Artist Workshop with dancer Christopher Radford

Christopher guides us in a creative movement task in five simple steps

Artist Workshop with dancer Christopher Radford

What is an artist workshop?

We love helping young people explore the arts and creative careers. That's why we're hosting short and simple Artist Workshops here on Voice. In this series, you'll be able to learn more about innovative artists in the creative industries and take a deep-dive into different art forms.

In this workshop, we're joined by Annete Sagal, a collage artist, art therapist, art curator and founder of Kyiv Collage Collective. Below is a short video where you can find out more about her creative career journey. You can then participate in a straightforward 5-step guide to creating your own style identity.

We hope you enjoy!


Q&A with Christopher Radford: how can I get into dance?

Check out the video below to find out about Christopher's creative career. We asked:

  • What’s your artform and when did you first get interested in it?
  • What steps did you take to turn your interest/hobby into an arts career?
  • What has been the most challenging part?
  • What part have you found unexpectedly enjoyable?
  • What advice would you give to someone who wants to pursue a similar arts career?



Make a creative movement: five simple steps

1. Find an object

The first step is finding an object that you wish to use as your inspiration. This will inspire the type of movement you create. 

Example: I will use a cactus which I have on my window.

2. Identify four characteristics of your object

Take a moment to look in detail at the object. What is it made from? What is its shape? Think about what common adjectives might be used to describe it.

Example (cactus): spiky, round, fat, pointy.

3. Create a still position for each of your four characteristics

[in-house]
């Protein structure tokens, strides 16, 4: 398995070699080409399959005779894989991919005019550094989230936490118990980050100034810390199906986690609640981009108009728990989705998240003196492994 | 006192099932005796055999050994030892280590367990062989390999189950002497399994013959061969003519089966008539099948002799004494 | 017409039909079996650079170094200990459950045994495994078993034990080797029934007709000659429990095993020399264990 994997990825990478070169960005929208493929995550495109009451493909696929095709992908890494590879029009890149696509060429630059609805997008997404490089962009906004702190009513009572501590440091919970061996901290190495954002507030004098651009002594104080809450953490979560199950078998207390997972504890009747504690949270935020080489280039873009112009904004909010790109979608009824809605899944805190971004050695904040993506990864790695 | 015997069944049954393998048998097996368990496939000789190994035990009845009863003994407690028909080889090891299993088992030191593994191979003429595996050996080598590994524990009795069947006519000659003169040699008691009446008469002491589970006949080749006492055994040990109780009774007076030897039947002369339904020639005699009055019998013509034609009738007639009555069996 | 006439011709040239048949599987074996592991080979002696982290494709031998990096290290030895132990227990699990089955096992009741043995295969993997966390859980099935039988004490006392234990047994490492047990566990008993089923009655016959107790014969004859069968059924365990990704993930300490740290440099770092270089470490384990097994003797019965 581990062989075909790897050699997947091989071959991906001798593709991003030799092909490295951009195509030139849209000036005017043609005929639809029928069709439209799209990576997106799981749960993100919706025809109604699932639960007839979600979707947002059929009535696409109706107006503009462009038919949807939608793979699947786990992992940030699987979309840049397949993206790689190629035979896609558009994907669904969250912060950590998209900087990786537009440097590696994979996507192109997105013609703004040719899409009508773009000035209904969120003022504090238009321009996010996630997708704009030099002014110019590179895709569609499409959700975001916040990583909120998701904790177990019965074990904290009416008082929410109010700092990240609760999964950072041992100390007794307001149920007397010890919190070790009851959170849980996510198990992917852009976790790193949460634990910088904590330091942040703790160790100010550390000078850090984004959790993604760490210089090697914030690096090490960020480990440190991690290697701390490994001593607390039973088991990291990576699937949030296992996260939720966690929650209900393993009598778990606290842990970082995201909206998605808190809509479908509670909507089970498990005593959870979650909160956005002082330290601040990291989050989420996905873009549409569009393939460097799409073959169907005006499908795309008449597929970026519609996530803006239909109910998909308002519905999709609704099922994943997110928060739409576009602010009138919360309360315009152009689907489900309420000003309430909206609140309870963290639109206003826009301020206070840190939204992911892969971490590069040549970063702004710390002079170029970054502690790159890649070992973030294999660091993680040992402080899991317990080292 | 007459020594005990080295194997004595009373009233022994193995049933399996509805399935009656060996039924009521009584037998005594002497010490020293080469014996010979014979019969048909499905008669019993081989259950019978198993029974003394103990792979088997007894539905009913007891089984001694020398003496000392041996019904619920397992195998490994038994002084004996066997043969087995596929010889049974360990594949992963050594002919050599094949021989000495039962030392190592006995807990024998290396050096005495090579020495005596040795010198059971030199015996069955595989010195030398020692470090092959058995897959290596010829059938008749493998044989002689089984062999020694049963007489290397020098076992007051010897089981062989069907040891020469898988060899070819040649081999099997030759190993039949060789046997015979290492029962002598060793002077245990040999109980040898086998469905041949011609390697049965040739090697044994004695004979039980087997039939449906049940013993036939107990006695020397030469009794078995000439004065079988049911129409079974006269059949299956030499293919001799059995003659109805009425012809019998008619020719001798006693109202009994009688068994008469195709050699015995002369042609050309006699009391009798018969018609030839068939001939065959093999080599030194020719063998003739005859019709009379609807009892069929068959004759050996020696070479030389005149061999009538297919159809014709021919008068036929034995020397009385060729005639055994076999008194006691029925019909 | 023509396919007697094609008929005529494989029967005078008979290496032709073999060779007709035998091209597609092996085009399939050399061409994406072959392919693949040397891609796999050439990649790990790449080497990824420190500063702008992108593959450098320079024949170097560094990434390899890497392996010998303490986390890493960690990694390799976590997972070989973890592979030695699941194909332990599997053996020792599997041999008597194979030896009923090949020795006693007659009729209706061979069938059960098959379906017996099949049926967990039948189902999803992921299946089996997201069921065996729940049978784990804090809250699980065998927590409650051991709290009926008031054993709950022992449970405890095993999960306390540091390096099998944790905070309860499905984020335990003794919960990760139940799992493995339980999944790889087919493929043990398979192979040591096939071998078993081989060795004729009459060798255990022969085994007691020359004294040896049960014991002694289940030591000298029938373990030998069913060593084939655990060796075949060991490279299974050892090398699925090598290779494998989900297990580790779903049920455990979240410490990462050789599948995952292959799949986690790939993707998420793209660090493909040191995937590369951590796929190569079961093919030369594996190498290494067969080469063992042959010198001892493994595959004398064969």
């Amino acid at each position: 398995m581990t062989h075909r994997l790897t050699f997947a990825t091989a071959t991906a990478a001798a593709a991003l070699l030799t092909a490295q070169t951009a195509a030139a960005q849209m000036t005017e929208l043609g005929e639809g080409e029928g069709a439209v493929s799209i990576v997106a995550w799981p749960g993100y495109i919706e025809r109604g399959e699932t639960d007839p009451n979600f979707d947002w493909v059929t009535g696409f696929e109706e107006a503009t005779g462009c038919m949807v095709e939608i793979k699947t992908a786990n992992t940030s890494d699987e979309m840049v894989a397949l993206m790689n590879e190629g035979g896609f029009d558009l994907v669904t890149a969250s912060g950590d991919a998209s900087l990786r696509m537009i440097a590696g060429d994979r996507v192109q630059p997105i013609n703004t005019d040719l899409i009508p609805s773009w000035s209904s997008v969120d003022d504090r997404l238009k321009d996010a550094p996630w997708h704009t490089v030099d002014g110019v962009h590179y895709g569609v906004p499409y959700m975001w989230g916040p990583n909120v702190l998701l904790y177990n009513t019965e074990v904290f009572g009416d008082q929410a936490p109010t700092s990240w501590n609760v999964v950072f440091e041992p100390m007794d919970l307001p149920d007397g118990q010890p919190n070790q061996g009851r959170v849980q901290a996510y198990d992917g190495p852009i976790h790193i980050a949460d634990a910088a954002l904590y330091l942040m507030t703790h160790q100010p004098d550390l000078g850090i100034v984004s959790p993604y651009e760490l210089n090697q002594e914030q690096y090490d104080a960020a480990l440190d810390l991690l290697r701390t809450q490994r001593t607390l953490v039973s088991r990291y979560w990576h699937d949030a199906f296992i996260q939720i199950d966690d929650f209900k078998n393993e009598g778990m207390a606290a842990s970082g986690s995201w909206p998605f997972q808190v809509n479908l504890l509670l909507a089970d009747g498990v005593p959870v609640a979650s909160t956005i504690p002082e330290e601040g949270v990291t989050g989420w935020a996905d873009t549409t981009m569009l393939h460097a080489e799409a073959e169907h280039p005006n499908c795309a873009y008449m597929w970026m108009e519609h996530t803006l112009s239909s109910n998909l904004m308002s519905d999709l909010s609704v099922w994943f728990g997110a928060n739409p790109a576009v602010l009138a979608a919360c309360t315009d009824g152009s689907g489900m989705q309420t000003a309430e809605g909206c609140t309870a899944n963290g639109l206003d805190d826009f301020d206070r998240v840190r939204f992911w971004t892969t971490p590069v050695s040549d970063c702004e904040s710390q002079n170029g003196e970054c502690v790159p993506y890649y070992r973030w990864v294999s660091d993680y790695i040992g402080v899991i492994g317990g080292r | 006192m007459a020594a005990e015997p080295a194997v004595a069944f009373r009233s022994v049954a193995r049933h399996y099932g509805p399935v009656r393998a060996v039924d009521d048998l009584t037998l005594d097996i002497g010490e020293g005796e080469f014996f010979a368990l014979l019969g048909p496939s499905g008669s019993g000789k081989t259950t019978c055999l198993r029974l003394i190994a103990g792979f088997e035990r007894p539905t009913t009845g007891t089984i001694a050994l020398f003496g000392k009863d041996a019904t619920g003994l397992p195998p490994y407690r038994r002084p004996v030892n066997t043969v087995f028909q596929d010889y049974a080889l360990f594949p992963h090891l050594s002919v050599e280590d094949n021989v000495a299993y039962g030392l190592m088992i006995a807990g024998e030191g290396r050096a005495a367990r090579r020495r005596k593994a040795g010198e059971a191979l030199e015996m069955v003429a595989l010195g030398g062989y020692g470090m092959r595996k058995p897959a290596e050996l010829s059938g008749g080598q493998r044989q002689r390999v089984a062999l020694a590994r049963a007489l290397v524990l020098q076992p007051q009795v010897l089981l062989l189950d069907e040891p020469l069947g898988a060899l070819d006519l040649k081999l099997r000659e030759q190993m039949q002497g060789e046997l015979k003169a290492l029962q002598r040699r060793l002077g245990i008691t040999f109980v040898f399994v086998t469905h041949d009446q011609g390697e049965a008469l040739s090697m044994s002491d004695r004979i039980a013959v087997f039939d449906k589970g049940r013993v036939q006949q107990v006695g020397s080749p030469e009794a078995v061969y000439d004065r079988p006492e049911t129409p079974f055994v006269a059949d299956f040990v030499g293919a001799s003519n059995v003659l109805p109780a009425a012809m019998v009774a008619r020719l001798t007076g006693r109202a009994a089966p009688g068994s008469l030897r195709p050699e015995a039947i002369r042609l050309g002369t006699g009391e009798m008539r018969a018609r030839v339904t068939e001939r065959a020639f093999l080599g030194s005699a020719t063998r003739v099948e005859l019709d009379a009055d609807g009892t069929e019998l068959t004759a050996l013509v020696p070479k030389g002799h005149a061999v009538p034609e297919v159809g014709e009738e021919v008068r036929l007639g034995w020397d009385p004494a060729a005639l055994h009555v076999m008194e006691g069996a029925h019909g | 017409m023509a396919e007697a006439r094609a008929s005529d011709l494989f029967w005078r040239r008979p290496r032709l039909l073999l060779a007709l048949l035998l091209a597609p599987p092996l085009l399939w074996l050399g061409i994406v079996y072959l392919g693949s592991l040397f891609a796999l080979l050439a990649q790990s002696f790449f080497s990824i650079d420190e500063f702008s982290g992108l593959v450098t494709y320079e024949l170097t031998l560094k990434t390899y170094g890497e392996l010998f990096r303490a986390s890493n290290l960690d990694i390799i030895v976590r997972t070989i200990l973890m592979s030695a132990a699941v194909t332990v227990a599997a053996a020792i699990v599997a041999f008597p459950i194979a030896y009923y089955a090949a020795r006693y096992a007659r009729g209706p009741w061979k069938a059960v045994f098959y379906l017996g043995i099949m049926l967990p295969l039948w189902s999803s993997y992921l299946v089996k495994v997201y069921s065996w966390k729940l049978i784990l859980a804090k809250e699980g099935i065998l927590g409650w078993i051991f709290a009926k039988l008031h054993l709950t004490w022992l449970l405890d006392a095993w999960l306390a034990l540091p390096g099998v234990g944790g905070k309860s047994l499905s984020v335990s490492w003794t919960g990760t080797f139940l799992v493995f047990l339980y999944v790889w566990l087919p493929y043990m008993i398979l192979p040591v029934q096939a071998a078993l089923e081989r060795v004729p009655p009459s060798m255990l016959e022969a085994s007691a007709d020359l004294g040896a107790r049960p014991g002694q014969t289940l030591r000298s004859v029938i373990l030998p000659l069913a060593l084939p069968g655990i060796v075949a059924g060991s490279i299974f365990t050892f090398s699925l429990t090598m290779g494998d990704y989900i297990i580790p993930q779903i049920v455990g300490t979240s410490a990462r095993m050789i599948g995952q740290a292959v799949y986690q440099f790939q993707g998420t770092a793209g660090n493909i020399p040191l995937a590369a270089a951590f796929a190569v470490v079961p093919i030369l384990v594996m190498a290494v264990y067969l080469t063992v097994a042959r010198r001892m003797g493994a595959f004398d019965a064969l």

In this step, you are translating the adjective into a movement. 

Example (cactus):

Spiky could be an extreme use of arms and legs

Round could be a shape with my arms

Fat could be a full body sumo style shape

Pointy could be a literal action with my fingers.

4. Now we will try and make the static stance into a move

In this step, you want to be thinking about how to transform your static pose into something that is lyrical and active. Be aware of the different parts of you body as they move.

Example (cactus):

The spiky arms and legs can change positions

I could spin around while making the round shape

The fat sumo could try and walk

Pointed fingers could happen in multiple directions and repeat.

5. Add this to music

Put on a song that you enjoy listening to. Try to make each of the movements last between 4 to 8 counts. Make sure your movements happen on the beat of the music. Link all the movements together so they run in one continuous sequence. You can repeat as many times as you like.

Now that you have this small movement phrase as your base inspiration, you can modify the movement in any way you like to fit the music better (or to fit the feeling of the music better). You can also repeat this with many different objects to create longer dance phrases.

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